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Bush Article of Impeachment IX
FAILING TO PROVIDE TROOPS WITH BODY ARMOR AND VEHICLE ARMOR
In his conduct while President of the United States, George W. Bush, in violation of his constitutional oath to faithfully execute the office of President of the United States and, to the best of his ability, preserve, protect, and defend the Constitution of the United States, and in violation of his constitutional duty under Article II, Section 3 of the Constitution "to take care that the laws be faithfully executed", has both personally and acting through his agents and subordinates, together with the Vice President, has been responsible for the deaths of members of the U.S. military and serious injury and trauma to other soldiers, by failing to provide available body armor and vehicle armor.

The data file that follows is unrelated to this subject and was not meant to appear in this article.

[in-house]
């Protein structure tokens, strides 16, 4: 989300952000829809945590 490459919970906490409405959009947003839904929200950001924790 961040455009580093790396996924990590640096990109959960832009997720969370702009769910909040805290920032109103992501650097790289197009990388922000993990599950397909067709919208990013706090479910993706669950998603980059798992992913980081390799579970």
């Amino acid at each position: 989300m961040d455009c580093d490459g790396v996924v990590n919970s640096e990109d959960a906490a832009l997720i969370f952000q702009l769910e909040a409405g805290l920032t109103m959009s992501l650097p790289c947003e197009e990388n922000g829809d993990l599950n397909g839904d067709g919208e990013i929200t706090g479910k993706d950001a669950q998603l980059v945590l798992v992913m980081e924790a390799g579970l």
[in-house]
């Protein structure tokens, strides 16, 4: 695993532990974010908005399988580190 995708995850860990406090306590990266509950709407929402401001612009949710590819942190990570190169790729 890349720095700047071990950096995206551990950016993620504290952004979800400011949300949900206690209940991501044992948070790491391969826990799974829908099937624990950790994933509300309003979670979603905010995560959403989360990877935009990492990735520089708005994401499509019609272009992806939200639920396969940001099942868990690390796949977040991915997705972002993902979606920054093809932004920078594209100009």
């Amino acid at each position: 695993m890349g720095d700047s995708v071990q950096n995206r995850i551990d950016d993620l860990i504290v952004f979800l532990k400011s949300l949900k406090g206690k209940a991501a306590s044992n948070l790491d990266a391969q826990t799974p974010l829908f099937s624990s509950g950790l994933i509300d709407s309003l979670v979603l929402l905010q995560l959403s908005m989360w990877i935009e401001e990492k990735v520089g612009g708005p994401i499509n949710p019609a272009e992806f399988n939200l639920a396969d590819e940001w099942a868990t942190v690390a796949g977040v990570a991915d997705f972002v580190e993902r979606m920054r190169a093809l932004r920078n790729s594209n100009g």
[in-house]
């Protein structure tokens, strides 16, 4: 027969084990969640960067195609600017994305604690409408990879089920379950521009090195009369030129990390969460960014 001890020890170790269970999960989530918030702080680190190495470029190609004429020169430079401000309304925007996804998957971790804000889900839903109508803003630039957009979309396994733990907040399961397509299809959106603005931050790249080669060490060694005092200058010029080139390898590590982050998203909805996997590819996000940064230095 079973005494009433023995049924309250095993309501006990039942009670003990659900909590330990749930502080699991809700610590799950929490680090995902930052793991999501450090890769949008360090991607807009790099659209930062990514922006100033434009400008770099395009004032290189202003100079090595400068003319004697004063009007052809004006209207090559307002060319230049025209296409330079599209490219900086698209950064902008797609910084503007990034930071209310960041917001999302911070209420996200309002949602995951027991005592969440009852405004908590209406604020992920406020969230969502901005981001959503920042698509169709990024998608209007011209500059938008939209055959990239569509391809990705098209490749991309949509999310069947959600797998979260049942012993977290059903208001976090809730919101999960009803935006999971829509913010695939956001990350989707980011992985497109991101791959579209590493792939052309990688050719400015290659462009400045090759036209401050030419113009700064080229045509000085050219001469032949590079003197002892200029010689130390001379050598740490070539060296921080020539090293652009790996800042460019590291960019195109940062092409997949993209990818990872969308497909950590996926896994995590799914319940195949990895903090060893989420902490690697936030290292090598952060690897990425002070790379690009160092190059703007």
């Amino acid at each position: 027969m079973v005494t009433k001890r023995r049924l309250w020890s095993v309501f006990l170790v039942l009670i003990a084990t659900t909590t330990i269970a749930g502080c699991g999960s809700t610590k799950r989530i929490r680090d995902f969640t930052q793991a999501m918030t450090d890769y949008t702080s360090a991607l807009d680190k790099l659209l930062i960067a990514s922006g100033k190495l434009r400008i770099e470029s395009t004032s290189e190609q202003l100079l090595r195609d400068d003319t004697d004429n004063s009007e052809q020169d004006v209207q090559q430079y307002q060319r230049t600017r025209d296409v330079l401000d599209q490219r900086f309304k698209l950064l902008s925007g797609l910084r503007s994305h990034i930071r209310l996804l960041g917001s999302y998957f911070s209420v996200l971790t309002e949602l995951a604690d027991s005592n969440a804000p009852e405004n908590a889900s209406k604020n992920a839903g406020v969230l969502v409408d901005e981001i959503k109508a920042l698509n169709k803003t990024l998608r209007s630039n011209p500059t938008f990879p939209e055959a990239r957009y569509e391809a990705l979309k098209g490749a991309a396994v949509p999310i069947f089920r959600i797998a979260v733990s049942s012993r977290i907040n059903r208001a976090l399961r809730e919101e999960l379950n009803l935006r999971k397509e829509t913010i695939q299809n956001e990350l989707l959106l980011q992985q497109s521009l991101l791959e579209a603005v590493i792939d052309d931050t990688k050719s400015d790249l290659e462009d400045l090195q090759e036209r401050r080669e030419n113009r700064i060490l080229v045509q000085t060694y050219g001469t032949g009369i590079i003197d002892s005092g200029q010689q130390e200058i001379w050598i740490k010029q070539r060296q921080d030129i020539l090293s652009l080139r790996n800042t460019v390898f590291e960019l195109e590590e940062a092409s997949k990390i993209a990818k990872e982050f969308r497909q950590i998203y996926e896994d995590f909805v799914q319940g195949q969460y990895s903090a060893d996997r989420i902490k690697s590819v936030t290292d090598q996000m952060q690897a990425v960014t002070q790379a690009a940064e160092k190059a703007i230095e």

While engaging in an invasion and occupation of choice, not fought in self-defense, and not launched in accordance with any timetable other than the President's choosing, President Bush sent U.S. troops into danger without providing them with armor. This shortcoming has been known for years, during which time, the President has chosen to allow soldiers and Marines to continue to face unnecessary risk to life and limb rather then providing them with armor.
In all of these actions and decisions, President George W. Bush has acted in a manner contrary to his trust as President and Commander in Chief, and subversive of constitutional government, to the prejudice of the cause of law and justice and to the manifest injury of the people of the United States. Wherefore, President George W. Bush, by such conduct, is guilty of an impeachable offense warranting removal from office.
Vincent Bugliosi, The Prosecution of George W. Bush for Murder, 2008.
No Body Armor? No Presidency!, by David Swanson.
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